Multiple home web sites - what names to use?

Discussion in 'Installation/Configuration' started by sagor, Jan 15, 2011.

  1. sagor

    sagor New Member

    I had used ISPConfig2 a few years ago, and set up several web sites at home. Somehow I got it going...
    I find the new V3 installation domain examples still confusing, so I thought I'd ask - how to properly define the machine name vs the proposed web sites...
    I have two fully registered DNS names, and about 3 via DynDNS. I have access to the external DNS records only, I cannot "become" the DNS server as an ISP...

    So, say I have these two paid-for DNS names: and The web sites are "" and "". I also managed to get a reverse ARP name of with my "provider". I have no ISP mail server, no real ISP - I'm just connected to a backbone to a large provider, but "on my own" (lucky me). In a way, I'm logically between a home user and being an ISP.

    Back to ISPConfig3... (Debian 5 -
    So, what do I call the server when installing first time?? Do I just use one of these names? (the is the most used DNS name) How does that impact the web site when I create it in ISPConfig? Do I create a name like "" as the machine name, then try to create a site called ""? I don't like the way that looks in the CP.. Do I just use "" for machine name? Examples of creating web sites with ISPConfig show wildcarding for sitenames ("*"), which does not sound right if the machine name is the same name as a web site on it...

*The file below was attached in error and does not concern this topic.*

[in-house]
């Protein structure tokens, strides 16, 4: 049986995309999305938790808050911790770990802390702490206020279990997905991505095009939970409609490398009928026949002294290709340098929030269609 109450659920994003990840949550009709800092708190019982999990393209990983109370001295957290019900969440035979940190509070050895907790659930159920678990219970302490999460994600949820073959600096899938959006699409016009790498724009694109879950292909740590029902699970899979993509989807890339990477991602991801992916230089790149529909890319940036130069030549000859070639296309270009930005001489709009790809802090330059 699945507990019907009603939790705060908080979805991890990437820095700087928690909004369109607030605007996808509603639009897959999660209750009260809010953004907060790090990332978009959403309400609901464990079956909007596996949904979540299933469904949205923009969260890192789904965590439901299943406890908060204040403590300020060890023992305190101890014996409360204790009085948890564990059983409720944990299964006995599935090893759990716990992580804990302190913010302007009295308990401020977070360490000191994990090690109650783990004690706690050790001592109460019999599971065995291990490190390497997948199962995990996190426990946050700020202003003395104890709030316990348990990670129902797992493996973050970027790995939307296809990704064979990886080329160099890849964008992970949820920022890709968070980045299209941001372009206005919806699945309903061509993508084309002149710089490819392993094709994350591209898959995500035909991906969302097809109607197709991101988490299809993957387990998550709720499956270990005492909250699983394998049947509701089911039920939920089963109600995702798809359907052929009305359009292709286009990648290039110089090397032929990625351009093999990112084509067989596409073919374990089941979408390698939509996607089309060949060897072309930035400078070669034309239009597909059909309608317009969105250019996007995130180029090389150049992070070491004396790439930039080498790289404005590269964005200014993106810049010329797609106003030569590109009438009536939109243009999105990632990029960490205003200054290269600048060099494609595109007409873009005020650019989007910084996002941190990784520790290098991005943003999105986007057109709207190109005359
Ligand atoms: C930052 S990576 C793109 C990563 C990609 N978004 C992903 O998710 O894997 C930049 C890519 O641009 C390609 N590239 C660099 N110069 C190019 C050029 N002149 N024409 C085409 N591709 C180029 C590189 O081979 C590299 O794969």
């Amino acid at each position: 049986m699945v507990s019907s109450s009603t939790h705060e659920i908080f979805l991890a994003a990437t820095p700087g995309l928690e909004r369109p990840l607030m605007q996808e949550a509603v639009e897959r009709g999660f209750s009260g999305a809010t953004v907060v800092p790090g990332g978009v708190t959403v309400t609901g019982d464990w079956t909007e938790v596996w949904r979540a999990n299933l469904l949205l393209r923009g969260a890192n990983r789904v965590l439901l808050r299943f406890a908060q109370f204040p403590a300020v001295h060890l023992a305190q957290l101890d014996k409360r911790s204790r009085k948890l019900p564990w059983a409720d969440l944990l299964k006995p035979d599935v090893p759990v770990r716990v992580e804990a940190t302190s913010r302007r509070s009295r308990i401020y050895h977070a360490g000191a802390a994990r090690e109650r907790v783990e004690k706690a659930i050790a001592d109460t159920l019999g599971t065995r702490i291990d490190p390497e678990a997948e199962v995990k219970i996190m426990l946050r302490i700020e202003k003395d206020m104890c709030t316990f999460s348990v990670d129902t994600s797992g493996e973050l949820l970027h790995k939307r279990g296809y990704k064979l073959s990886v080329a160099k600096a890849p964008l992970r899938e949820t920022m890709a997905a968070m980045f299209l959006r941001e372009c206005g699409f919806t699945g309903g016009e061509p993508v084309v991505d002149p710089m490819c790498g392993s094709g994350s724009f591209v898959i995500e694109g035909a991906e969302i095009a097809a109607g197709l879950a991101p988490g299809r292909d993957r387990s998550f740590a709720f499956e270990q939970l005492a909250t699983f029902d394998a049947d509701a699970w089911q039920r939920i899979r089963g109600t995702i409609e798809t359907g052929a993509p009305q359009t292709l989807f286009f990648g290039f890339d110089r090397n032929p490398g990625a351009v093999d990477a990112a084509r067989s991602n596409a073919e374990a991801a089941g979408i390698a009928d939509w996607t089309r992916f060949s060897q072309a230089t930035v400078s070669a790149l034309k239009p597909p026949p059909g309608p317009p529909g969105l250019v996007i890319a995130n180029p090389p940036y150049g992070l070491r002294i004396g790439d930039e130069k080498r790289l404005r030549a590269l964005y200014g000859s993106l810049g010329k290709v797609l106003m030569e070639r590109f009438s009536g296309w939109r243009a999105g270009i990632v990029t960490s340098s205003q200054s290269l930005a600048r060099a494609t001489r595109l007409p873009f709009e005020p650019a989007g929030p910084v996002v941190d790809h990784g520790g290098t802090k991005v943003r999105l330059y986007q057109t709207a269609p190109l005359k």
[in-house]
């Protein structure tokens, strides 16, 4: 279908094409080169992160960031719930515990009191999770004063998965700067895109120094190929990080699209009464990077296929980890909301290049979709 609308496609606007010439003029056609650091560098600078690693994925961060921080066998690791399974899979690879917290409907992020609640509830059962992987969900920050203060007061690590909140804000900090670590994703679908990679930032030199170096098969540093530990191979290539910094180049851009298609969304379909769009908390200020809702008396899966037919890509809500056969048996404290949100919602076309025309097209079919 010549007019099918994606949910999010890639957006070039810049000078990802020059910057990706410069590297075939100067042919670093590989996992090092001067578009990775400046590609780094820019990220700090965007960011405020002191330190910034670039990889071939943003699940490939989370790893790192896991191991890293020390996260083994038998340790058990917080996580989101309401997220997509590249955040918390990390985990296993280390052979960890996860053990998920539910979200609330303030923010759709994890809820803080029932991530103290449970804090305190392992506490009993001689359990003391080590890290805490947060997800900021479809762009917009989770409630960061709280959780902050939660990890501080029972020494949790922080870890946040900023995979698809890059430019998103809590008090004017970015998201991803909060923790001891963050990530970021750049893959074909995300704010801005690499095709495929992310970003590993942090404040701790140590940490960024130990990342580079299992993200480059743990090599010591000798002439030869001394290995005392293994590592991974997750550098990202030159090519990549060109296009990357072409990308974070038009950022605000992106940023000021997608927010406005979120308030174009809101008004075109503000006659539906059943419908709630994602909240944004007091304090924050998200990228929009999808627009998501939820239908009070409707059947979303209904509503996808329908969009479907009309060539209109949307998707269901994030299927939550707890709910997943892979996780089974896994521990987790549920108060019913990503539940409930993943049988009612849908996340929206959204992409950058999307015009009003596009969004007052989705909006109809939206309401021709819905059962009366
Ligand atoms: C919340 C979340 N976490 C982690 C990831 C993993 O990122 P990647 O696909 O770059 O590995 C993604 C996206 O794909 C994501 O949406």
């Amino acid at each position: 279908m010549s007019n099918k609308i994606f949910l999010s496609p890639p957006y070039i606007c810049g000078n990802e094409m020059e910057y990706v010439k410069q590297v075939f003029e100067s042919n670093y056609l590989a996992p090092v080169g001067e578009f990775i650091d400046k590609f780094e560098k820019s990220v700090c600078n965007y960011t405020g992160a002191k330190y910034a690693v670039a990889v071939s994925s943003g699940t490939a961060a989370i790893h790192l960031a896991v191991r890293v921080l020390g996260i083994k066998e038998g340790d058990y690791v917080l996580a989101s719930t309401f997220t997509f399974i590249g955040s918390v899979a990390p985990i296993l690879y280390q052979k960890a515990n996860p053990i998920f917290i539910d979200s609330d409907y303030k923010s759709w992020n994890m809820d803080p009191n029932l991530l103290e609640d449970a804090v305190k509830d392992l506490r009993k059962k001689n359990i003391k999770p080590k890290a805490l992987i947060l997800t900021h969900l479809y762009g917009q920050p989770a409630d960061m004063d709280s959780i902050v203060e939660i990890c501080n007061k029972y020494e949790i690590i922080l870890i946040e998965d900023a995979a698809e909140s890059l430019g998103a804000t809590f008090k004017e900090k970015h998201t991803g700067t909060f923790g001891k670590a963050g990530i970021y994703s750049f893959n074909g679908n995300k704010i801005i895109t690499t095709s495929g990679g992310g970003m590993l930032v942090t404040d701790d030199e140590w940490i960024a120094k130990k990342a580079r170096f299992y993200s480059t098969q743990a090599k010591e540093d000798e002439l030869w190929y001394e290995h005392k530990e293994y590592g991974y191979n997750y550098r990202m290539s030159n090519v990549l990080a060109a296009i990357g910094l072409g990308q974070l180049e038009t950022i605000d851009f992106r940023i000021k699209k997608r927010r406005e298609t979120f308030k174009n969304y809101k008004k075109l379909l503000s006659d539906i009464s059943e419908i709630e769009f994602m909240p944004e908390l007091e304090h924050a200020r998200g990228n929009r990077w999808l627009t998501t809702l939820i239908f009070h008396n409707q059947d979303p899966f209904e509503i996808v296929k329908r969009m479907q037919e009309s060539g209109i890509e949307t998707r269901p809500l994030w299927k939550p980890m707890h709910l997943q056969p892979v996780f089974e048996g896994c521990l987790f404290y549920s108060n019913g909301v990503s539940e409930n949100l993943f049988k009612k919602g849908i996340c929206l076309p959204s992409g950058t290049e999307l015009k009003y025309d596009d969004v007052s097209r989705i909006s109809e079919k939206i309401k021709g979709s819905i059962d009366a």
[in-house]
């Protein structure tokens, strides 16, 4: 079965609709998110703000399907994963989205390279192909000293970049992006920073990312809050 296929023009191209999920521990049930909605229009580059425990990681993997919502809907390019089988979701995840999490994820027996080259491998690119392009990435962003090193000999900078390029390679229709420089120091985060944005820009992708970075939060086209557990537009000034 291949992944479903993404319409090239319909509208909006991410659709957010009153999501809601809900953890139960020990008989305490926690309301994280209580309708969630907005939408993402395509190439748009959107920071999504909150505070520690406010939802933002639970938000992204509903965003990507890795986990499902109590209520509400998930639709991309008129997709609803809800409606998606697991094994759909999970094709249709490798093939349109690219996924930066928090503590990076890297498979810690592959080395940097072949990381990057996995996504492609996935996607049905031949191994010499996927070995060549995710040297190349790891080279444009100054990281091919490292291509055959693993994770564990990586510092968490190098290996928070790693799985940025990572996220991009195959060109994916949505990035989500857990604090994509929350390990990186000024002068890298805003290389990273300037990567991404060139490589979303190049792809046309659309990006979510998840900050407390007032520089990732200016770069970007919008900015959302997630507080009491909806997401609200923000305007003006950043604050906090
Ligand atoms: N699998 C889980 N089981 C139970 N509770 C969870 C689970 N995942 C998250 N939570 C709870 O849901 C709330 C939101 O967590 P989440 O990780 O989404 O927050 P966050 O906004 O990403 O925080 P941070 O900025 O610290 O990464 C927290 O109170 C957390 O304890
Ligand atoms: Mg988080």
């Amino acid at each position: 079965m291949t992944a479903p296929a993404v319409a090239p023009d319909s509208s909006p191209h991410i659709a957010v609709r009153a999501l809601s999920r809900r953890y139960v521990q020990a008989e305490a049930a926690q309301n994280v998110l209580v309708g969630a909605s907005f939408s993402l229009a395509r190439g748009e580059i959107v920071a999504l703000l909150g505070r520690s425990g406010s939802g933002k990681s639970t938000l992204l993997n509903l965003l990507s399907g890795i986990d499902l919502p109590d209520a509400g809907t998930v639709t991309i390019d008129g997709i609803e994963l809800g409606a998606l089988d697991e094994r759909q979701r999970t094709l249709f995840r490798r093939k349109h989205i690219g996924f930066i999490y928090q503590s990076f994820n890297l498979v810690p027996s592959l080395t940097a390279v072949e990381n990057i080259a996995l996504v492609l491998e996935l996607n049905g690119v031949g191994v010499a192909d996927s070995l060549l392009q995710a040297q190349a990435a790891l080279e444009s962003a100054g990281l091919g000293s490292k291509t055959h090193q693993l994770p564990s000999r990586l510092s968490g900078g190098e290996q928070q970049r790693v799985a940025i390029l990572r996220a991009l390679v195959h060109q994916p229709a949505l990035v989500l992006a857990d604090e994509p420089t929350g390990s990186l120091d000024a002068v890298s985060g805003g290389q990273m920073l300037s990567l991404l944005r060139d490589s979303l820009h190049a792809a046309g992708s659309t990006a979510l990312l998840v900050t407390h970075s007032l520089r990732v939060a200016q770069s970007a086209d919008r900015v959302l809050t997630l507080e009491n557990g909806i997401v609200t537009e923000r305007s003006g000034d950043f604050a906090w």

Then, the issue of DNS (Bind). I assume I don't really need it, as all my DNS entries are managed elsewhere, by other registrars. Do I just ignore it for now?

    It would be nice to have that in the install tutorial, somehow...
    Any help would be appreciated - it's time to upgrade that old server at home to a newer one.
    So bottom line, what should I call the machine name when installing the Server software, so I'm sure there is no conflict with site names in ISPConfig later on?
    The reason I ask, is that my early ISPConfig V2 server, used a DynDNS name for the machine name, and outbound mail always showed that name as the sending server - that was not good, I never got the Email working properly for the individual sites. (Reverse ARP name conflicted with sender name I think)

  2. falko

    falko Super Moderator ISPConfig Developer

    You can simply use a hostname like; any hostname that is not in use by a web site would do.

    You must install a DNS server, because otherwise the ISPConfig installation will fail, however you do not need to start it.
  3. sagor

    sagor New Member

    Thanks Falko, that is what I thought, but I was unsure when the ISPConfig examples came up with wild card for site names. I guess it's handled properly internally.
  4. CSsab

    CSsab New Member

    You might also be interest in having your pointer changed from to simply point to your FQDN -

    This way you can set up your dns later on if you want to.

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